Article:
The entryway is 59.5 inches wide and 25.5 inches deep, giving the floor and ceiling of the entryway each an area of 1517.25 square inches. The volume then is 159,311.25 cubic inches.

That gives a total volume of (3848361.5625+159311.25) 4,007,672.8125 cubic inches. That's 2319.26 cubic feet (I don't know what I missed earlier). Let's say 2320 cubes.

The former science teacher in me has to mention for anyone who reads this and doesn't understand the use of significant figures that it's fairly ludicrous to pretend that I can know the volume of my room to within a 100th of a cubic foot - my measurements are not that precise, and the walls aren't that straight in the first place.

The right and left walls are effectively identical, at 256.75 x 105 = 26958.75 square inches (times 2)

The screen wall is 142.75 x 105 = 14988.75

The rear wall is the same as the front, except for the extra side wall areas added in the entryway. The extra sides are each 25.5 x 105 = 2677.5 square inches, each (times 2).

Then there's the extra ceiling and floor area in the entryway. 25.5 x 59.5 = 1517.25 square inches (times 2)

Total surface area is ceiling36,651.0625 + entry ceiling1517.25 + floor36,651.0625 + entry floor1517.25 + right wall26958.75 + left wall26958.75 + screen wal14988.75l + rear wall14988.75 + entry left side wall2677.5 + entry right side wall2677.5. = 165,586.625 square inches or 1149.91 square feet. Let's say 1150 square feet.


Mean free path is 4V/(S) 4(2320)/1150=8.0696ft - call it 8.

This is much more in line with what I expected. That number will come down more as the volume decreases due to soffits and riser and stage, which all take from volume, but not surface area.

This is what I call going all mathematics on you. wink.gif

Yes, but will it blend?


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post #455 of 1177 Old 04-09-2013, 02:23 PM - Thread Starter
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Everything blends!


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post #456 of 1177 Old 04-09-2013, 02:24 PM - Thread Starter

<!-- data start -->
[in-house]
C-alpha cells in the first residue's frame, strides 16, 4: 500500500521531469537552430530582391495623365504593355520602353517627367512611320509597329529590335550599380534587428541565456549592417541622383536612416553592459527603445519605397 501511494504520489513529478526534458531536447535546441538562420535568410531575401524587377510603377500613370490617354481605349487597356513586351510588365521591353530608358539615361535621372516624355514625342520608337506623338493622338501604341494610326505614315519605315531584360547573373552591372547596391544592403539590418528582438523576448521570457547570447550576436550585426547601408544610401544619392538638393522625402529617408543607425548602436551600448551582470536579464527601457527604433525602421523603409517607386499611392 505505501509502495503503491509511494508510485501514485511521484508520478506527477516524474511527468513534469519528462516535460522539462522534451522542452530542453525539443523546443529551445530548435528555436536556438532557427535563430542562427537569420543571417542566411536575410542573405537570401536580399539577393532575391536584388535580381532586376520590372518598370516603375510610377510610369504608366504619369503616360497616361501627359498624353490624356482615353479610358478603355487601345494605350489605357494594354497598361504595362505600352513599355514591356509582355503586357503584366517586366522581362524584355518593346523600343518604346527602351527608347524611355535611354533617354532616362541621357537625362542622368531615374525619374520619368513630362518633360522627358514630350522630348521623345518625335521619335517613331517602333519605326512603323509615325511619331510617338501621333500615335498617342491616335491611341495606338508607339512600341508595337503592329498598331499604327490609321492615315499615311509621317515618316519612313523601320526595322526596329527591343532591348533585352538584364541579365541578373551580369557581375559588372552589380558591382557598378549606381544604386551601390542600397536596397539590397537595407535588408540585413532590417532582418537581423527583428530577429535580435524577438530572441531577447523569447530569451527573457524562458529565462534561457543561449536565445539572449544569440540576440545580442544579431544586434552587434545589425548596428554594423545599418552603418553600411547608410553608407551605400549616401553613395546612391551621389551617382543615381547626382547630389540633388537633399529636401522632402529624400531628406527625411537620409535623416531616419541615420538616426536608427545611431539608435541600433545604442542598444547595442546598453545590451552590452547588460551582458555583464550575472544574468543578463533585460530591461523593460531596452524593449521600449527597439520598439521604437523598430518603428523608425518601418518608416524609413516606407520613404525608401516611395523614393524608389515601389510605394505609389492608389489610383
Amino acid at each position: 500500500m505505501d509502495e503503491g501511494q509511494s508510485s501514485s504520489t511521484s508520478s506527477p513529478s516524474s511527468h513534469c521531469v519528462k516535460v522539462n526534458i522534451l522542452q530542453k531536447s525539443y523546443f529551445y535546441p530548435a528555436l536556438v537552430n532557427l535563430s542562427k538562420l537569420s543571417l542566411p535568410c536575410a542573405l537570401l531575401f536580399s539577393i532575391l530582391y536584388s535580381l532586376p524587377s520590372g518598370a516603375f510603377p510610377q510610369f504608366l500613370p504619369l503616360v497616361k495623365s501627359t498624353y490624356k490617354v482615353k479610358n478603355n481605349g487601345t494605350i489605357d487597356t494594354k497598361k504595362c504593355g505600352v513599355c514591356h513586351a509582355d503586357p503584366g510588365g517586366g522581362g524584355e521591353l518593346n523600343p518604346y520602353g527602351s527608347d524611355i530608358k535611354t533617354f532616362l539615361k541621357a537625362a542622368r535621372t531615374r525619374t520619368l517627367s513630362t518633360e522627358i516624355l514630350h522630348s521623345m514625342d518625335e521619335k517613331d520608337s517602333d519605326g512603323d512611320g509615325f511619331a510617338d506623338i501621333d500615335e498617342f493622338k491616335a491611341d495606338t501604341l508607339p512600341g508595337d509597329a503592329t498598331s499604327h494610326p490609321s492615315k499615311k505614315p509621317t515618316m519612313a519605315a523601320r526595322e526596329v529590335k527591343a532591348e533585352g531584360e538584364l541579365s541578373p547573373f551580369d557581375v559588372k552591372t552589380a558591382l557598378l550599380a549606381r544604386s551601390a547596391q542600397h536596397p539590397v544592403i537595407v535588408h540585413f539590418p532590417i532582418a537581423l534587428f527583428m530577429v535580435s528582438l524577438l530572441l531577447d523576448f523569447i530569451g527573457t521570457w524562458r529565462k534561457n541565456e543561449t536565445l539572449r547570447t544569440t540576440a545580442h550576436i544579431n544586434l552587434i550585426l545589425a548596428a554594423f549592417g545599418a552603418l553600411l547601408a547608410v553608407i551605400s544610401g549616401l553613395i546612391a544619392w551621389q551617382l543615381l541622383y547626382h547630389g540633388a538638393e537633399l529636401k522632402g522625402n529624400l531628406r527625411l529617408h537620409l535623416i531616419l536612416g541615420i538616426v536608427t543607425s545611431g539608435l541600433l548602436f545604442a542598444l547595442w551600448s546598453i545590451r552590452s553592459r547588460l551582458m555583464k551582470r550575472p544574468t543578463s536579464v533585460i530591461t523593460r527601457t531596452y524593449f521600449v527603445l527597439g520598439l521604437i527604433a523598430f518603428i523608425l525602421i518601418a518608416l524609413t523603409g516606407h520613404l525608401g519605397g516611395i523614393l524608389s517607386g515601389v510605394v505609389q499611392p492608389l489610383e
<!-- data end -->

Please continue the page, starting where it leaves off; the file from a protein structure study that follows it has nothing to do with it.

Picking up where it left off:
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Quote:
Originally Posted by J_P_A View Post

So what are the bounding values that you would want to see in a home theater?
I'm not the guy to answer this question, but I'll share my rambling thoughts later.


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post #457 of 1177 Old 04-09-2013, 02:27 PM
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When all else fails you can always replace the henweigh.

Thanks for going all edumokational for me. Very interesting. I tend to be math stoooooopid. biggrin.gif

Regards,

RTROSE


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post #458 of 1177 Old 04-09-2013, 04:28 PM - Thread Starter
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As further preface and a little bit of academic distancing, mean free path is a meaningful consideration in a diffuse sound field. This was not something I had been aware of when I read the brief bit about it in the Master Handbook of Acoustics. It makes sense for it to by bound by that assumption as it was defined by Sabine, as part of his early work on absorption - he needed a way to quantify the importance of surface interactions in order to understand and predict absorption upon reflection. (I'm not in a position to explain that much further, but I might be able to find some reading for you if you're not familiar with Sabine's work - I am only passingly familiar.) An assumption of a diffuse sound field underlies most of his work, if I understand correctly. As with RT60, that makes mean free path a "difficult" concept to apply to small rooms - but mean free path correlates to decay time.